Among Asian Pacific American (APA) children in New York, Filipinos rank lowest in the poverty level, according to a report released on February 22.
Poverty, according to the report “We’re Not Even Allowed to Ask for Help: Debunking the Myth of the Model Minority,” released by the Coalition for Asian American Children and Families (CACF), is one of the factors that are putting Asian Americans at a disadvantage — along with overcrowding in schools and unequal distribution of resources — and contributes to the unmaking of the Asian youth as a “model minority.”
Poverty estimates put Filipino children at 3.3 percent, the lowest, while Bangladeshi children rank highest at 42.4 percent. In fact, Filipinos are a step below Japanese children at 4.5 percent.
The rest of the ranking puts Pakistani children with a poverty estimate of 28.1 percent; all NYC children at 27.8 percent; Chinese children at 23.1 percent; Indian children at 20.9 percent; Korean children at 12.0 percent followed by the Japanese and Filipinos.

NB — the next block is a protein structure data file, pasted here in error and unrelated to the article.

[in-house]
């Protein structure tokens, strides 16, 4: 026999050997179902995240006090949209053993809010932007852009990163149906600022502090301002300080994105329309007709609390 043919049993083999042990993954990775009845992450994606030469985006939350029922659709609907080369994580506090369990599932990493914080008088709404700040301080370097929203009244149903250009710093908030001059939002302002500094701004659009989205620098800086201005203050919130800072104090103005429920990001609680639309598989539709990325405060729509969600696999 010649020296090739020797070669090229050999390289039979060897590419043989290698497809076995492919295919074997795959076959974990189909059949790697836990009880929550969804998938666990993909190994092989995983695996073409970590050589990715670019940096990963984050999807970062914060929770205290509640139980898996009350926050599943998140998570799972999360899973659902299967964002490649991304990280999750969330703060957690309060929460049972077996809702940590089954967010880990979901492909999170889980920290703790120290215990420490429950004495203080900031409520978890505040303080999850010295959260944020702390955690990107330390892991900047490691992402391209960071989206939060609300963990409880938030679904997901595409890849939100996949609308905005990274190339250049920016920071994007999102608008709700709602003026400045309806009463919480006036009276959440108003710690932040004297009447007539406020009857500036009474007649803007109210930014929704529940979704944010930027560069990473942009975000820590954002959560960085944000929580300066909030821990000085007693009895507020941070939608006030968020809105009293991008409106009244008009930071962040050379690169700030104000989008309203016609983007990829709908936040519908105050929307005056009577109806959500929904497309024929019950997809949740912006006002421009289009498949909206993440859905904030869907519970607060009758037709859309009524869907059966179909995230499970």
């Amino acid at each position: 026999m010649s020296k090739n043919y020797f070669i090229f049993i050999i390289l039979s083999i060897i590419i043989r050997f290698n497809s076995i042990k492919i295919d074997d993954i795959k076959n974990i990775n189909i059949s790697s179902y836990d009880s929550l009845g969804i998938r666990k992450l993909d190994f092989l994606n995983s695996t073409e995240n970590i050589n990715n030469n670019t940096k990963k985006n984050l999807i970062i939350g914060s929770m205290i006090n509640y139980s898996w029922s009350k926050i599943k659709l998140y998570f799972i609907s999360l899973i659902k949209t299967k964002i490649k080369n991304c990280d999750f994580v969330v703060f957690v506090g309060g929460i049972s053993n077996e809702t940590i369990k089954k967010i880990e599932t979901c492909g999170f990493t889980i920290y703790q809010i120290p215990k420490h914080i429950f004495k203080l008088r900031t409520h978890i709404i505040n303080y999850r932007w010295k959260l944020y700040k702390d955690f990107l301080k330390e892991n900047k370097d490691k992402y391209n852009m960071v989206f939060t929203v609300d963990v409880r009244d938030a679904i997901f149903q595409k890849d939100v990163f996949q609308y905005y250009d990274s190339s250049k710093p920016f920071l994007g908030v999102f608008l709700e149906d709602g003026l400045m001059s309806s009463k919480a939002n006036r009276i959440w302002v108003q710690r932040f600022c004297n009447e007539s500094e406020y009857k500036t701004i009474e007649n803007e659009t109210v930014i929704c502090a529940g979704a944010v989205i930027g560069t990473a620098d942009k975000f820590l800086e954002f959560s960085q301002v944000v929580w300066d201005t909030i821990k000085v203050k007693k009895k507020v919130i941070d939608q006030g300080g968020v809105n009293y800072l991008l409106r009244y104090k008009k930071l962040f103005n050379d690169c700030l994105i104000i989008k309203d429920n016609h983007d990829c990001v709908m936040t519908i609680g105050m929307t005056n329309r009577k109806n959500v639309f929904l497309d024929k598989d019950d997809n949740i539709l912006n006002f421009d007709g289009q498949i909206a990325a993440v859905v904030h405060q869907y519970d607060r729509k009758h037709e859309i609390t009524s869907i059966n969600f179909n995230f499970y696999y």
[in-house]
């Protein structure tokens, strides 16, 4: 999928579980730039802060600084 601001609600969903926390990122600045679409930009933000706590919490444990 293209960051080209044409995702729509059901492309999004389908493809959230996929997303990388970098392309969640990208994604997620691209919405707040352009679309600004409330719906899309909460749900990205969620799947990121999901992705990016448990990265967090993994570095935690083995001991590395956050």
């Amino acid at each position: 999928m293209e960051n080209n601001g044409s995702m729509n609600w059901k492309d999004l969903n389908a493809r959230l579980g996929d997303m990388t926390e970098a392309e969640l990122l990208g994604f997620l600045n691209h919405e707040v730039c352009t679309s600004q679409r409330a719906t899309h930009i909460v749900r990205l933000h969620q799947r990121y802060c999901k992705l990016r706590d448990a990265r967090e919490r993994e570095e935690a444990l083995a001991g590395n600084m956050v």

APA students make up 14 percent of the city’s public school population, and not all of them are successful or go to Ivy League schools, said Wayne Ho, executive director of CACF. “A large percentage of them are struggling,” he said.
The “model minority” narrative came to prominence in the 1960s during the flowering of the civil rights movement, said Vivian Tseng, a former faculty member in psychology and Asian American studies at California State University, Northridge. While African Americans took to the streets demanding social change, Asian Americans excelled in life as if to say “we don’t need structural changes.”
A half century later, the idea of Asians as a “model minority” is now undergoing a reevaluation. The latest study examines how factors like poverty, overcrowding in schools, and unequal distribution of resources put Asian Pacific American students at a disadvantage.